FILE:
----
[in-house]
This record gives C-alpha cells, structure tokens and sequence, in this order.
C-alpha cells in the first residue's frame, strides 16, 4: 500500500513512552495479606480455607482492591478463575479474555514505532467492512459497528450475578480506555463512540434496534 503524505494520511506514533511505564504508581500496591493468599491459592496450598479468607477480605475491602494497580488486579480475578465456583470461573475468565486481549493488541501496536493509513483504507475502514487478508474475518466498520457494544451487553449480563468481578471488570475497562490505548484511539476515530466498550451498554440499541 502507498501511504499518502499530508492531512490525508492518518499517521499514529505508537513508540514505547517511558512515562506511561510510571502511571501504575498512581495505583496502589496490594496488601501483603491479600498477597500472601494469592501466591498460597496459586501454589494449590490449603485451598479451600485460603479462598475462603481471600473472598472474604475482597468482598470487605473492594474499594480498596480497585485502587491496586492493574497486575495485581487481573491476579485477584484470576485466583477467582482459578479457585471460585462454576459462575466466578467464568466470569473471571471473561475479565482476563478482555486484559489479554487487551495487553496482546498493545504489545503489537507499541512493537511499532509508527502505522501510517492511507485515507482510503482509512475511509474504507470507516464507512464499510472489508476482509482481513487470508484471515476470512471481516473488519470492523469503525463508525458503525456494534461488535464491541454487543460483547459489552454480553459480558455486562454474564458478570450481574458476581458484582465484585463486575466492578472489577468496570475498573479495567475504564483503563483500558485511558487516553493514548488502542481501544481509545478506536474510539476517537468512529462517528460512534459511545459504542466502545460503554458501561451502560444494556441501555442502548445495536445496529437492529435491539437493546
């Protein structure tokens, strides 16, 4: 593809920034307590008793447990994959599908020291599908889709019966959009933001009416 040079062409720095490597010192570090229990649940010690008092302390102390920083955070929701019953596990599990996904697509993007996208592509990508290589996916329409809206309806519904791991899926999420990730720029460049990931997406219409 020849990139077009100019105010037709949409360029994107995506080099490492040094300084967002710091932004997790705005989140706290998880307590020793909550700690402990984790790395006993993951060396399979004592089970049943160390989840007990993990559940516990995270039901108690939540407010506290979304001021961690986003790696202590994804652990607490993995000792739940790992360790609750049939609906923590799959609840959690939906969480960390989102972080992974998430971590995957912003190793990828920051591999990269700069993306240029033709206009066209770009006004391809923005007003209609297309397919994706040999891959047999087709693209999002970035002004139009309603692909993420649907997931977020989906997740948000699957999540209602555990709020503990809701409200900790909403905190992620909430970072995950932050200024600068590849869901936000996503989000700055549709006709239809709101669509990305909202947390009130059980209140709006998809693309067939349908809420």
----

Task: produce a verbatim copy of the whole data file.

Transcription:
[in-house]
This record gives C-alpha cells, structure tokens and sequence, in this order.
C-alpha cells in the first residue's frame, strides 16, 4: 500500500513512552495479606480455607482492591478463575479474555514505532467492512459497528450475578480506555463512540434496534 503524505494520511506514533511505564504508581500496591493468599491459592496450598479468607477480605475491602494497580488486579480475578465456583470461573475468565486481549493488541501496536493509513483504507475502514487478508474475518466498520457494544451487553449480563468481578471488570475497562490505548484511539476515530466498550451498554440499541 502507498501511504499518502499530508492531512490525508492518518499517521499514529505508537513508540514505547517511558512515562506511561510510571502511571501504575498512581495505583496502589496490594496488601501483603491479600498477597500472601494469592501466591498460597496459586501454589494449590490449603485451598479451600485460603479462598475462603481471600473472598472474604475482597468482598470487605473492594474499594480498596480497585485502587491496586492493574497486575495485581487481573491476579485477584484470576485466583477467582482459578479457585471460585462454576459462575466466578467464568466470569473471571471473561475479565482476563478482555486484559489479554487487551495487553496482546498493545504489545503489537507499541512493537511499532509508527502505522501510517492511507485515507482510503482509512475511509474504507470507516464507512464499510472489508476482509482481513487470508484471515476470512471481516473488519470492523469503525463508525458503525456494534461488535464491541454487543460483547459489552454480553459480558455486562454474564458478570450481574458476581458484582465484585463486575466492578472489577468496570475498573479495567475504564483503563483500558485511558487516553493514548488502542481501544481509545478506536474510539476517537468512529462517528460512534459511545459504542466502545460503554458501561451502560444494556441501555442502548445495536445496529437492529435491539437493546
């Protein structure tokens, strides 16, 4: 593809920034307590008793447990994959599908020291599908889709019966959009933001009416 040079062409720095490597010192570090229990649940010690008092302390102390920083955070929701019953596990599990996904697509993007996208592509990508290589996916329409809206309806519904791991899926999420990730720029460049990931997406219409 020849990139077009100019105010037709949409360029994107995506080099490492040094300084967002710091932004997790705005989140706290998880307590020793909550700690402990984790790395006993993951060396399979004592089970049943160390989840007990993990559940516990995270039901108690939540407010506290979304001021961690986003790696202590994804652990607490993995000792739940790992360790609750049939609906923590799959609840959690939906969480960390989102972080992974998430971590995957912003190793990828920051591999990269700069993306240029033709206009066209770009006004391809923005007003209609297309397919994706040999891959047999087709693209999002970035002004139009309603692909993420649907997931977020989906997740948000699957999540209602555990709020503990809701409200900790909403905190992620909430970072995950932050200024600068590849869901936000996503989000700055549709006709239809709101669509990305909202947390009130059980209140709006998809693309067939349908809420």